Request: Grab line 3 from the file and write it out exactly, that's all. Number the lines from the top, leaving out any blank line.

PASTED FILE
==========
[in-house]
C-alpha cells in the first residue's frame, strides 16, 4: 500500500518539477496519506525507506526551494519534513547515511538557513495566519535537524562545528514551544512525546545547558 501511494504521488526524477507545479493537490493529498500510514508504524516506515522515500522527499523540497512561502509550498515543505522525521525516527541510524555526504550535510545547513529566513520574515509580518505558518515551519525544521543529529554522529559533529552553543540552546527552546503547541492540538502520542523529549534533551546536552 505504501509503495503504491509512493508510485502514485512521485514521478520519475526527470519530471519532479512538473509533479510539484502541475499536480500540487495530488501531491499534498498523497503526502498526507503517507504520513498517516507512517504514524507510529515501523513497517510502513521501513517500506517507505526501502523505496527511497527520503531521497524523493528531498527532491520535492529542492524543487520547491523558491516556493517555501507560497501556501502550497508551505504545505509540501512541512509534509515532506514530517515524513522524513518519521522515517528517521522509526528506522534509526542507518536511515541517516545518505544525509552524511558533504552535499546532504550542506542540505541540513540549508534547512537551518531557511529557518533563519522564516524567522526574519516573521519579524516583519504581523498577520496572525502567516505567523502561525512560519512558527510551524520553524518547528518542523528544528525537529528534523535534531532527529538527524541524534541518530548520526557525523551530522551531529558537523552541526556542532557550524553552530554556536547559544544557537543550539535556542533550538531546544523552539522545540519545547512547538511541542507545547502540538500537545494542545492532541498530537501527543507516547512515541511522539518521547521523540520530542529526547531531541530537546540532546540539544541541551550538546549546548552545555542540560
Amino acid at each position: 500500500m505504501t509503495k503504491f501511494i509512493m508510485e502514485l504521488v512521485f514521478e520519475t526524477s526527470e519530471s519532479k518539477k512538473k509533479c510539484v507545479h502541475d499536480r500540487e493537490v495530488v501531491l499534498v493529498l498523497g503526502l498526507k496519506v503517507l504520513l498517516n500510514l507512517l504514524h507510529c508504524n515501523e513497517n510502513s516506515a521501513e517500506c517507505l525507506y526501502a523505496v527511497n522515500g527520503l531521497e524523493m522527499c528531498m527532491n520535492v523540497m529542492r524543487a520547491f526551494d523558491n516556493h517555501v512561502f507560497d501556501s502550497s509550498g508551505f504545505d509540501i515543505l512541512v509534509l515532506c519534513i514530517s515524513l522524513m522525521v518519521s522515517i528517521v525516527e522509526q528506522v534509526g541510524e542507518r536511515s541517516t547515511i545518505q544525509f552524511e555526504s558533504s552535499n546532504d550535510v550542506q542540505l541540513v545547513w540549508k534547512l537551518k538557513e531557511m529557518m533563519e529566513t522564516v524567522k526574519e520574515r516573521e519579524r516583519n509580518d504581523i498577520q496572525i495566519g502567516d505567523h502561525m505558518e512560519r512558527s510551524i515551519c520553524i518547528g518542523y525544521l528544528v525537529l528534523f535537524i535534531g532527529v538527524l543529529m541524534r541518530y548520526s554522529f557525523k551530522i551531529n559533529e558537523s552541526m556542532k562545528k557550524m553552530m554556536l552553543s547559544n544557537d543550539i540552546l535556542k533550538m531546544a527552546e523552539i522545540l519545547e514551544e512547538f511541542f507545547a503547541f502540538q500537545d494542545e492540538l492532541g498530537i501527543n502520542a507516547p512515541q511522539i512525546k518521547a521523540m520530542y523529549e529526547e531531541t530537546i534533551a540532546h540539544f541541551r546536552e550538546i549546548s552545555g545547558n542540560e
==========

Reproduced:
Amino acid at each position: 500500500m505504501t509503495k503504491f501511494i509512493m508510485e502514485l504521488v512521485f514521478e520519475t526524477s526527470e519530471s519532479k518539477k512538473k509533479c510539484v507545479h502541475d499536480r500540487e493537490v495530488v501531491l499534498v493529498l498523497g503526502l498526507k496519506v503517507l504520513l498517516n500510514l507512517l504514524h507510529c508504524n515501523e513497517n510502513s516506515a521501513e517500506c517507505l525507506y526501502a523505496v527511497n522515500g527520503l531521497e524523493m522527499c528531498m527532491n520535492v523540497m529542492r524543487a520547491f526551494d523558491n516556493h517555501v512561502f507560497d501556501s502550497s509550498g508551505f504545505d509540501i515543505l512541512v509534509l515532506c519534513i514530517s515524513l522524513m522525521v518519521s522515517i528517521v525516527e522509526q528506522v534509526g541510524e542507518r536511515s541517516t547515511i545518505q544525509f552524511e555526504s558533504s552535499n546532504d550535510v550542506q542540505l541540513v545547513w540549508k534547512l537551518k538557513e531557511m529557518m533563519e529566513t522564516v524567522k526574519e520574515r516573521e519579524r516583519n509580518d504581523i498577520q496572525i495566519g502567516d505567523h502561525m505558518e512560519r512558527s510551524i515551519c520553524i518547528g518542523y525544521l528544528v525537529l528534523f535537524i535534531g532527529v538527524l543529529m541524534r541518530y548520526s554522529f557525523k551530522i551531529n559533529e558537523s552541526m556542532k562545528k557550524m553552530m554556536l552553543s547559544n544557537d543550539i540552546l535556542k533550538m531546544a527552546e523552539i522545540l519545547e514551544e512547538f511541542f507545547a503547541f502540538q500537545d494542545e492540538l492532541g498530537i501527543n502520542a507516547p512515541q511522539i512525546k518521547a521523540m520530542y523529549e529526547e531531541t530537546i534533551a540532546h540539544f541541551r546536552e550538546i549546548s552545555g545547558n542540560e